Personal security measures you should not ignore

July, 2019


Cases of crime in East Africa have been on the rise, deterring the economic growth of each country. In Kenya, the Economic Survey 2019 depicts the crime rate increased by 13.2 per cent with the total reported cases being 88,268 in 2018. While in Uganda, reported cases were 252,065 increasing by 3.3 per cent according to Annual Crime Report 2018 where out of every 100,000 people, 667 were victims of crime. Tanzania’s crime index was recorded at 60.42 soaring by 7 per cent.

Most people have been drugged while going about their daily hustles and bustles. The robbers are alleged to use a drug popularly known as ‘devil’s breath’ that is either blown into faces, through handshakes or soaked into business cards and leaflets. This leaves one with dizzy spells after which the assailants take advantage of the confusion and get away with their valuables such as phones, credit cards, jewelleries and cars. The entire incident may happen within a span of approximately five minutes!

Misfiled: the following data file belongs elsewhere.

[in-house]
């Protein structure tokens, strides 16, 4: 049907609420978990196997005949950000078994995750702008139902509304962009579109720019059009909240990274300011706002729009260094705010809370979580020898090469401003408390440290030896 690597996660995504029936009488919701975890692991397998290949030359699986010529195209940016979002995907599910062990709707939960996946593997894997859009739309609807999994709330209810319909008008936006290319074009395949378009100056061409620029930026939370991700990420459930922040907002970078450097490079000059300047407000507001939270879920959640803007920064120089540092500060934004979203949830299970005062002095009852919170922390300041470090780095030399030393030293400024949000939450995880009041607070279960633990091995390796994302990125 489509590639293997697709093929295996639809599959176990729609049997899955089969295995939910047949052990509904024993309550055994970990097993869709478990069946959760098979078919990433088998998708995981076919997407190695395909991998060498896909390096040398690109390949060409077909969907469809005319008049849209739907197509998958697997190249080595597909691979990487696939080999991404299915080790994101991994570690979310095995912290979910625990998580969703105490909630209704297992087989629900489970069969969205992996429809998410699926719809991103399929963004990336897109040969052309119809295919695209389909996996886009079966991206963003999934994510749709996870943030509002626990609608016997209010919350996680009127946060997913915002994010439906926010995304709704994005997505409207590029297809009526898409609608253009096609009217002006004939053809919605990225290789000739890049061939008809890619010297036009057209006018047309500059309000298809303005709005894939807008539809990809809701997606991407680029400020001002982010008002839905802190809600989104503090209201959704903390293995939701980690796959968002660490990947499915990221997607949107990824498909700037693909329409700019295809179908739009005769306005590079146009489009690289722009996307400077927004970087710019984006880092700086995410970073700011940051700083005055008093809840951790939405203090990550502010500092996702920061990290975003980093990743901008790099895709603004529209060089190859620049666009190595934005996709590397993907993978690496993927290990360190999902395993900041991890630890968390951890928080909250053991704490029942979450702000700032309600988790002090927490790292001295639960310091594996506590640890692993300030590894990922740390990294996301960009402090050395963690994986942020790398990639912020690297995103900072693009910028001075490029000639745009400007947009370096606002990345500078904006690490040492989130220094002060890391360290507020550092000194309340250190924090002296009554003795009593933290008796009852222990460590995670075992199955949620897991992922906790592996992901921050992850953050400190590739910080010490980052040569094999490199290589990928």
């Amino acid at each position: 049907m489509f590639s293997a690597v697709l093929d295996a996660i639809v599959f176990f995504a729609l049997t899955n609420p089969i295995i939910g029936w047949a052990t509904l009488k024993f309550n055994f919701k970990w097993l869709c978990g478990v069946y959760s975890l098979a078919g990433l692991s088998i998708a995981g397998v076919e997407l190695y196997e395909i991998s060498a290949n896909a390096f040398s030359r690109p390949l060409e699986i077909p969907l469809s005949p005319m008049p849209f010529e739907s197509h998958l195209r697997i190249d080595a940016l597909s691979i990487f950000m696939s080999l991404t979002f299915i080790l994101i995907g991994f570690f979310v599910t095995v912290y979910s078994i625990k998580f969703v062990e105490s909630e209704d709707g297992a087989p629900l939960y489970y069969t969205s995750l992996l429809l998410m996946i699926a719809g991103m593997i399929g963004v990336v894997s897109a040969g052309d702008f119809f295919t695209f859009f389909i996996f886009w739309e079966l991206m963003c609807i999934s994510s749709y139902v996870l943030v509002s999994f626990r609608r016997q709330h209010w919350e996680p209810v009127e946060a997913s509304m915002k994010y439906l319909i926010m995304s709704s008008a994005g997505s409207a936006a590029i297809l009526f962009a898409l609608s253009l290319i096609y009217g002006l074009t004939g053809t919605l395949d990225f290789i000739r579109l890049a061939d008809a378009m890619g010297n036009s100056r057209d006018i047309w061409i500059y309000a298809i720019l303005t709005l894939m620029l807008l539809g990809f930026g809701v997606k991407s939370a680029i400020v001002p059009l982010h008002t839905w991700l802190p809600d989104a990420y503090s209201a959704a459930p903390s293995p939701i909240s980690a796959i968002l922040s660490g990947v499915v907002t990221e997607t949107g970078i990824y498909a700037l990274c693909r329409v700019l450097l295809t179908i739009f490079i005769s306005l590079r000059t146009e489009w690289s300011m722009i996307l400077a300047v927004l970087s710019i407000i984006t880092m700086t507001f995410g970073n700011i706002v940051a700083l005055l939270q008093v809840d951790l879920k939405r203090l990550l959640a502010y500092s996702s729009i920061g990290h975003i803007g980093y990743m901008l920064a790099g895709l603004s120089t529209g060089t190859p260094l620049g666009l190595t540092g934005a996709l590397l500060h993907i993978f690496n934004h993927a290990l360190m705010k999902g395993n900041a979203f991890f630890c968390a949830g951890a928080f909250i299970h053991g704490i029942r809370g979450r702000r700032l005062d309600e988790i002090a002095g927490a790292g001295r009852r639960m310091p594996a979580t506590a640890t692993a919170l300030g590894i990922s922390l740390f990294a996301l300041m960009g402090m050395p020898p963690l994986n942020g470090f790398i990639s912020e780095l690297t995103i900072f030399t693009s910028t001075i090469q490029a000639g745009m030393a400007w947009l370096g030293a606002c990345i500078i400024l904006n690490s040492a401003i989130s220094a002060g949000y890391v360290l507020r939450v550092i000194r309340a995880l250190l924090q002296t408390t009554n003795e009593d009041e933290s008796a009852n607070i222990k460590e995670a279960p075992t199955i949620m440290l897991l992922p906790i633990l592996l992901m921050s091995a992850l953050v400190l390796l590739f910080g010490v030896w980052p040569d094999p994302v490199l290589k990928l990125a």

While the police and security firms work hard to provide safety in our homes and businesses, it is important that we also take personal measures to ensure we stay safe while in public spaces such as matatus, taxis, on the streets, highways and other crowded events.

Here are some tips to ensure our personal safety

  • Avoid displaying your phone and glowing accessories in crowded spaces and especially on roads where traffic snarl-ups are common. 
  • When travelling alone in a taxi, sit at the back left where you can clearly see the driver and the direction he or she taking you.
  • Do not shake hands with strangers or give attention to unknown people who seem to ask for help or directions. The ‘devil’s breath’. 
  • Do not display your pin while at ATMs or mobile money outlets.
  • Carry your valuables in anti-theft bags such as laptop backpacks and well zipped handbags that are easy to carry with a grip.
  • Avoid offering rides in your car to strangers. These passengers may turn out to be carjackers. Also, do not accept lifts from strangers. They might turn out to be kidnappers.
  • Do not leave your drink unattended while in social places. 
  • Avoid walking alone at night especially in dark alleys and backstreets.
  • Look out for instant symptoms such as light-headedness, dizziness, blurred vision and body imbalance. Seek help immediately and if possible rush to hospital. 


Always remember that security begins with you!